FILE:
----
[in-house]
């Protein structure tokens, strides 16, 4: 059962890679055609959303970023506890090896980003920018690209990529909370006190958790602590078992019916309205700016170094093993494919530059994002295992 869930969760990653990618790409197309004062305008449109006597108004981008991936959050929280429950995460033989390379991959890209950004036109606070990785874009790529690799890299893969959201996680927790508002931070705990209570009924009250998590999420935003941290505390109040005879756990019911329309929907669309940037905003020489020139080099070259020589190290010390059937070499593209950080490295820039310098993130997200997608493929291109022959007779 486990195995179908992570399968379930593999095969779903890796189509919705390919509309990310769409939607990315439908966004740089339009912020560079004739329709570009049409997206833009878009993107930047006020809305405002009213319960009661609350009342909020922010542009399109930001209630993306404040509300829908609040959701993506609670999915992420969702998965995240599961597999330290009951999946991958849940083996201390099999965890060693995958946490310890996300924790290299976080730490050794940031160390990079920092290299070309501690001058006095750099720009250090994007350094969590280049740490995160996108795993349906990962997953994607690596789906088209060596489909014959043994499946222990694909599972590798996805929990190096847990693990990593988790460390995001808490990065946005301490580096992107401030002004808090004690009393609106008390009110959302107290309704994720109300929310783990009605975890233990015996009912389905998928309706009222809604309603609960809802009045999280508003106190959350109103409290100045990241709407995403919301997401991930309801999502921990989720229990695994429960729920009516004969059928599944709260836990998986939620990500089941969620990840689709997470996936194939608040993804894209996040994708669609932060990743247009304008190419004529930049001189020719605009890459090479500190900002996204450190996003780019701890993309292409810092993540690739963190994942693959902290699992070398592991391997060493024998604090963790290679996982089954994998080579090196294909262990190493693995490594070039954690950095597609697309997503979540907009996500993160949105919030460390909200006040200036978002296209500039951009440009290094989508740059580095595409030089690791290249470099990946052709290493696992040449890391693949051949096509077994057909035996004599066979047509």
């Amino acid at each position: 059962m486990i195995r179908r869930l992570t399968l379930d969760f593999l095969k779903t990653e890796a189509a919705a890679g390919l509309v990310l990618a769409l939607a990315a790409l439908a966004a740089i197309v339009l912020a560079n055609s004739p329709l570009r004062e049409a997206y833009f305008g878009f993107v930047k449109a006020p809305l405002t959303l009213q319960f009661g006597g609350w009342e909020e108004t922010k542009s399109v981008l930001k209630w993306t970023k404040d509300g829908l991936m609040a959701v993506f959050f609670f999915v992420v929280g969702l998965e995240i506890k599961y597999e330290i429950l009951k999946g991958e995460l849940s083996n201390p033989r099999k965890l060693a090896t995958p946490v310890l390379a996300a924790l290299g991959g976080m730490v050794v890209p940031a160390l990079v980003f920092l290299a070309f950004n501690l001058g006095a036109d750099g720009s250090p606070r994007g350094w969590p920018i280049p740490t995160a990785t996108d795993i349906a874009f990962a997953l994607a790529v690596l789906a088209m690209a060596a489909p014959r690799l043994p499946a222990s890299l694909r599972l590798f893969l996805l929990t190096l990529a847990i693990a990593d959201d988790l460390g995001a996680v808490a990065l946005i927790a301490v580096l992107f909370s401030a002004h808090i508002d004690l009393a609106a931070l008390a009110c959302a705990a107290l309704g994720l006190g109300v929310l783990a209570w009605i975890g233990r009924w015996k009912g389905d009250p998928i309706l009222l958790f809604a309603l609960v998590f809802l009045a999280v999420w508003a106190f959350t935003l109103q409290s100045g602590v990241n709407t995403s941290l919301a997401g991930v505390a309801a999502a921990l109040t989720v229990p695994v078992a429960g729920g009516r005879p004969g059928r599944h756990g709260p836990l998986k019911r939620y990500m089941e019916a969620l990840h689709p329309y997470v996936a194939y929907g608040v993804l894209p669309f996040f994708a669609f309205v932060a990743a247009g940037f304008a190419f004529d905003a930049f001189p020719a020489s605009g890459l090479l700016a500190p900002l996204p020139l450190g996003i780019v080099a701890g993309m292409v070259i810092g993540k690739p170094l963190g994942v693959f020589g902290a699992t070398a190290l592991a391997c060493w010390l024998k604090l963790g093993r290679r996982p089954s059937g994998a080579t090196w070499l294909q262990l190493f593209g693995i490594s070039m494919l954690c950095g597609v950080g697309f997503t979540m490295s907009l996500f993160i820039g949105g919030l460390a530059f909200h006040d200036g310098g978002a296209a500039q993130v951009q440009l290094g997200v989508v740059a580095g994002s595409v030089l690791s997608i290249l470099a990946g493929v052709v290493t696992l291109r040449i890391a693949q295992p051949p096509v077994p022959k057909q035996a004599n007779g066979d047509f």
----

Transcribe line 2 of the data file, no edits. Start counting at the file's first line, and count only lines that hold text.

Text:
């Protein structure tokens, strides 16, 4: 059962890679055609959303970023506890090896980003920018690209990529909370006190958790602590078992019916309205700016170094093993494919530059994002295992 869930969760990653990618790409197309004062305008449109006597108004981008991936959050929280429950995460033989390379991959890209950004036109606070990785874009790529690799890299893969959201996680927790508002931070705990209570009924009250998590999420935003941290505390109040005879756990019911329309929907669309940037905003020489020139080099070259020589190290010390059937070499593209950080490295820039310098993130997200997608493929291109022959007779 486990195995179908992570399968379930593999095969779903890796189509919705390919509309990310769409939607990315439908966004740089339009912020560079004739329709570009049409997206833009878009993107930047006020809305405002009213319960009661609350009342909020922010542009399109930001209630993306404040509300829908609040959701993506609670999915992420969702998965995240599961597999330290009951999946991958849940083996201390099999965890060693995958946490310890996300924790290299976080730490050794940031160390990079920092290299070309501690001058006095750099720009250090994007350094969590280049740490995160996108795993349906990962997953994607690596789906088209060596489909014959043994499946222990694909599972590798996805929990190096847990693990990593988790460390995001808490990065946005301490580096992107401030002004808090004690009393609106008390009110959302107290309704994720109300929310783990009605975890233990015996009912389905998928309706009222809604309603609960809802009045999280508003106190959350109103409290100045990241709407995403919301997401991930309801999502921990989720229990695994429960729920009516004969059928599944709260836990998986939620990500089941969620990840689709997470996936194939608040993804894209996040994708669609932060990743247009304008190419004529930049001189020719605009890459090479500190900002996204450190996003780019701890993309292409810092993540690739963190994942693959902290699992070398592991391997060493024998604090963790290679996982089954994998080579090196294909262990190493693995490594070039954690950095597609697309997503979540907009996500993160949105919030460390909200006040200036978002296209500039951009440009290094989508740059580095595409030089690791290249470099990946052709290493696992040449890391693949051949096509077994057909035996004599066979047509």